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BP Knew: Years of Internal Probes Warned That Neglect Could Lead to Accidents

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Posted on Jun 7, 2010
U.S. Navy / MC2 Justin Stumberg

By Abrahm Lustgarten and Ryan Knutson, ProPublica

(Page 3)

But instead of receiving compliments for his prudence, Sneed—who had also complained that week that pipeline inspectors were faking their reports—was scolded by his supervisor for stopping the work. According to a report from BP’s internal employer arbitrators, Sneed’s supervisor, who hadn’t inspected the crack himself, said he believed it was superficial.


The next day, according to multiple witness accounts and the report, that supervisor singled out Sneed and harassed him at a morning staff briefing. Within a couple of hours, the supervisor sent emails to colleagues soliciting complaints or safety concerns that would justify Sneed’s firing. Two weeks later, after a trumped up safety infraction, he was gone.


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During the investigation BP inspectors substantiated Sneed’s concerns about the cracked pipe. The arbiter also investigated Sneed’s account of what happened when he reported the problem. Not only did the report confirm his account, but it determined that he was among the best at his job.


The investigators interviewed dozens of workers and according to most of them Sneed “was likely to be the most careful technician on the Slope with respect to safety and quality of his inspections. If there was corrosion in existence… he would find it,” said the report, which was authored by Washington, D.C., attorney Billie Garde and environmental investigator Paul Flaherty and delivered to BP executives in late 2006.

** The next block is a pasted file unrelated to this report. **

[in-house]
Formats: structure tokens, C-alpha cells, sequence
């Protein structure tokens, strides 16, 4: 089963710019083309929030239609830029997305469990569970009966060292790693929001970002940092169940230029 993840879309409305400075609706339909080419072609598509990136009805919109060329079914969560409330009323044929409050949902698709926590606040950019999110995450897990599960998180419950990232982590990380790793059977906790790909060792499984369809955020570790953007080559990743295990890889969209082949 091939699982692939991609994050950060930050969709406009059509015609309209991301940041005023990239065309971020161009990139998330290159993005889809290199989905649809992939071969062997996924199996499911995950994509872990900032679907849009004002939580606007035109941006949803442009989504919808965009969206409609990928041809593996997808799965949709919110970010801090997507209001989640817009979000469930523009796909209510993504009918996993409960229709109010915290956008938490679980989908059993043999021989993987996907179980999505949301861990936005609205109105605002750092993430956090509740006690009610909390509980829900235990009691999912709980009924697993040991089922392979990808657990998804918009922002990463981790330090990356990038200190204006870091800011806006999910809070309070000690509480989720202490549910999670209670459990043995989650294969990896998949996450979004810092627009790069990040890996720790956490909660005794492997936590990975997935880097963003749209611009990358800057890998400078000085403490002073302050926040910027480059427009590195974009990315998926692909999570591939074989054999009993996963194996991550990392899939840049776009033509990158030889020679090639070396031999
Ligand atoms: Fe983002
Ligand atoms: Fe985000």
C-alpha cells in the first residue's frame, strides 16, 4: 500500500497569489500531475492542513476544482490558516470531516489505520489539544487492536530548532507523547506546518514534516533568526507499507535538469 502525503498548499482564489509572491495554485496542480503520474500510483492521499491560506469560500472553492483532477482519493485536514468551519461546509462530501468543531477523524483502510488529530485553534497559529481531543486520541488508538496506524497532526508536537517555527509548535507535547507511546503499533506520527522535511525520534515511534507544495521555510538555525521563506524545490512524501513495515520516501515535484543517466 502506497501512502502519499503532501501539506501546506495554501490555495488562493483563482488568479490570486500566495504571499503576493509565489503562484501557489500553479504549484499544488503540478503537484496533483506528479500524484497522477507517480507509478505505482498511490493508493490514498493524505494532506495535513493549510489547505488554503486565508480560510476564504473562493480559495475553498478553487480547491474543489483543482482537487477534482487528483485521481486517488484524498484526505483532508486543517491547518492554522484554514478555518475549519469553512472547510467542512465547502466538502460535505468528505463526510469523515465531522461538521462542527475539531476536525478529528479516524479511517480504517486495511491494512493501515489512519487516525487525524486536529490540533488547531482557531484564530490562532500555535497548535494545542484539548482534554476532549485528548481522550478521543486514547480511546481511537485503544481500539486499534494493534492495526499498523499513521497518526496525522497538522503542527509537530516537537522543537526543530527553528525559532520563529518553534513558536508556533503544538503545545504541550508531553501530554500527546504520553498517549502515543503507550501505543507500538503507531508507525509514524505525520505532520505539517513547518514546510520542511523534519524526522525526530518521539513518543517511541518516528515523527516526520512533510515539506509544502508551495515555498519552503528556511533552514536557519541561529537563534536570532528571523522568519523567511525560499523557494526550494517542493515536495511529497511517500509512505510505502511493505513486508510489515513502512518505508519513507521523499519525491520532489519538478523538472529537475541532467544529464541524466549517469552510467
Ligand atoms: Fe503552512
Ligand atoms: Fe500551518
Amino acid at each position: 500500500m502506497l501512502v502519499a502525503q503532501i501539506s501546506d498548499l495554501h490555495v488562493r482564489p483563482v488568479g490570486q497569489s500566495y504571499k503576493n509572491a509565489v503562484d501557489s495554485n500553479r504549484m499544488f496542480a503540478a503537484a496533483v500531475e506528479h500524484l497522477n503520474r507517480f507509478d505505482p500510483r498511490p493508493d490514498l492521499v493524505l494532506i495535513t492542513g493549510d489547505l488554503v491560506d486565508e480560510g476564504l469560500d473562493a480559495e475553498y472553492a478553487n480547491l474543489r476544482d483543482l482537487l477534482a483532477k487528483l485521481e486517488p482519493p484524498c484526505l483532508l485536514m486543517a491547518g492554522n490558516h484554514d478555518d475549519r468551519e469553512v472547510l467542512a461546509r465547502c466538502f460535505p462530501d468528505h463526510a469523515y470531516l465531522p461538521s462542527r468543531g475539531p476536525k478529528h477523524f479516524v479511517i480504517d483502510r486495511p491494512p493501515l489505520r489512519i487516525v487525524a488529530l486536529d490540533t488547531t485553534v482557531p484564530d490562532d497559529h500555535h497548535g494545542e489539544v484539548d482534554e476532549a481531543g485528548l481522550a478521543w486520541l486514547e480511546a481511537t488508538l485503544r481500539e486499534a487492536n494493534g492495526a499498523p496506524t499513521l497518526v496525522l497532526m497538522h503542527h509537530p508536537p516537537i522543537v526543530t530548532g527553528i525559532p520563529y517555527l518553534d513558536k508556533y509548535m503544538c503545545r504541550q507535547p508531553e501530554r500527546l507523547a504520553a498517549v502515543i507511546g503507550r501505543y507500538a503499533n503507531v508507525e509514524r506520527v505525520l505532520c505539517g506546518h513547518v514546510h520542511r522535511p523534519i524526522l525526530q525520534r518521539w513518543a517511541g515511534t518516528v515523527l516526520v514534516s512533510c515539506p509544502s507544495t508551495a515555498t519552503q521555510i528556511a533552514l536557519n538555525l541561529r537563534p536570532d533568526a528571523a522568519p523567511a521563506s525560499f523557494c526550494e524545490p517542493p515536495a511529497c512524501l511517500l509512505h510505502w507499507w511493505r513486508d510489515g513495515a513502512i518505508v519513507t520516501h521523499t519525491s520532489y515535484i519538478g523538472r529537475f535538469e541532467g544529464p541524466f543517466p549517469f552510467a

So why would BP want to get rid of one of its most effective inspectors? The report echoed BP’s internal investigations from 2001 and 2004, finding, once again, that BP pressured its contractors and employees in order to save money.


“Many of the people interviewed indicate that they felt pressured for production ahead of safety and quality,” the report stated.


Contractors received incentives to list large numbers of completed inspections, the report found, something Sneed said routinely led workers to falsify their reports. Contractors also received a 25 percent bonus tied to BP’s production numbers. With fewer delays, more oil would be pumped, and more cash would flow to companies executing the work under BP supervision.


The message to workers was clear.


“They say it’s your duty to come forward,” said Sneed of BP’s corporate policies and public statements, “but then when you do come forward, they screw you. They’ll destroy your life.”


“No one up there is ever going to say anything if there is something they see is unsafe,” he added. “They are not going to say a word.”